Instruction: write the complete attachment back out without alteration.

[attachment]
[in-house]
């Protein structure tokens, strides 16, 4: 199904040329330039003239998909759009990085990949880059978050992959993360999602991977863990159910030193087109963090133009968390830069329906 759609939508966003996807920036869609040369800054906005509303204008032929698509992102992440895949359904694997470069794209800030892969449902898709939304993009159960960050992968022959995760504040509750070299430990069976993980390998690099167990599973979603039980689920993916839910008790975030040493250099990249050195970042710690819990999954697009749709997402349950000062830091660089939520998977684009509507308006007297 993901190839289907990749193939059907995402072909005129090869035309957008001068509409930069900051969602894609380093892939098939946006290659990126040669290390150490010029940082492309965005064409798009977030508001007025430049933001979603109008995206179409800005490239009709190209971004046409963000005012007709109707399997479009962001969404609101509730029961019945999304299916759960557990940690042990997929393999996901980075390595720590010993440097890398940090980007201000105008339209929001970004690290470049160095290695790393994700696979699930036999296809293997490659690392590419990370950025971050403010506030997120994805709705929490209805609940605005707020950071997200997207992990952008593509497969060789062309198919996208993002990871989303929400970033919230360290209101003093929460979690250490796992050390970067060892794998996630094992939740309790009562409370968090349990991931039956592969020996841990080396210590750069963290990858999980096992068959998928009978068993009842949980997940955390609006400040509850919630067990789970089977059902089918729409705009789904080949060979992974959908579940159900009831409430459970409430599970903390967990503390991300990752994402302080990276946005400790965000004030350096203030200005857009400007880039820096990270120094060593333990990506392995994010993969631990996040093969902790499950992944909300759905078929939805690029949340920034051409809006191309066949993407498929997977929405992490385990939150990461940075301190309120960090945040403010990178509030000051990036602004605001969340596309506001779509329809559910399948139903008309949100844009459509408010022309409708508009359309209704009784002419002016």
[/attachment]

[in-house]
């Protein structure tokens, strides 16, 4: 199904040329330039003239998909759009990085990949880059978050992959993360999602991977863990159910030193087109963090133009968390830069329906 759609939508966003996807920036869609040369800054906005509303204008032929698509992102992440895949359904694997470069794209800030892969449902898709939304993009159960960050992968022959995760504040509750070299430990069976993980390998690099167990599973979603039980689920993916839910008790975030040493250099990249050195970042710690819990999954697009749709997402349950000062830091660089939520998977684009509507308006007297 993901190839289907990749193939059907995402072909005129090869035309957008001068509409930069900051969602894609380093892939098939946006290659990126040669290390150490010029940082492309965005064409798009977030508001007025430049933001979603109008995206179409800005490239009709190209971004046409963000005012007709109707399997479009962001969404609101509730029961019945999304299916759960557990940690042990997929393999996901980075390595720590010993440097890398940090980007201000105008339209929001970004690290470049160095290695790393994700696979699930036999296809293997490659690392590419990370950025971050403010506030997120994805709705929490209805609940605005707020950071997200997207992990952008593509497969060789062309198919996208993002990871989303929400970033919230360290209101003093929460979690250490796992050390970067060892794998996630094992939740309790009562409370968090349990991931039956592969020996841990080396210590750069963290990858999980096992068959998928009978068993009842949980997940955390609006400040509850919630067990789970089977059902089918729409705009789904080949060979992974959908579940159900009831409430459970409430599970903390967990503390991300990752994402302080990276946005400790965000004030350096203030200005857009400007880039820096990270120094060593333990990506392995994010993969631990996040093969902790499950992944909300759905078929939805690029949340920034051409809006191309066949993407498929997977929405992490385990939150990461940075301190309120960090945040403010990178509030000051990036602004605001969340596309506001779509329809559910399948139903008309949100844009459509408010022309409708508009359309209704009784002419002016």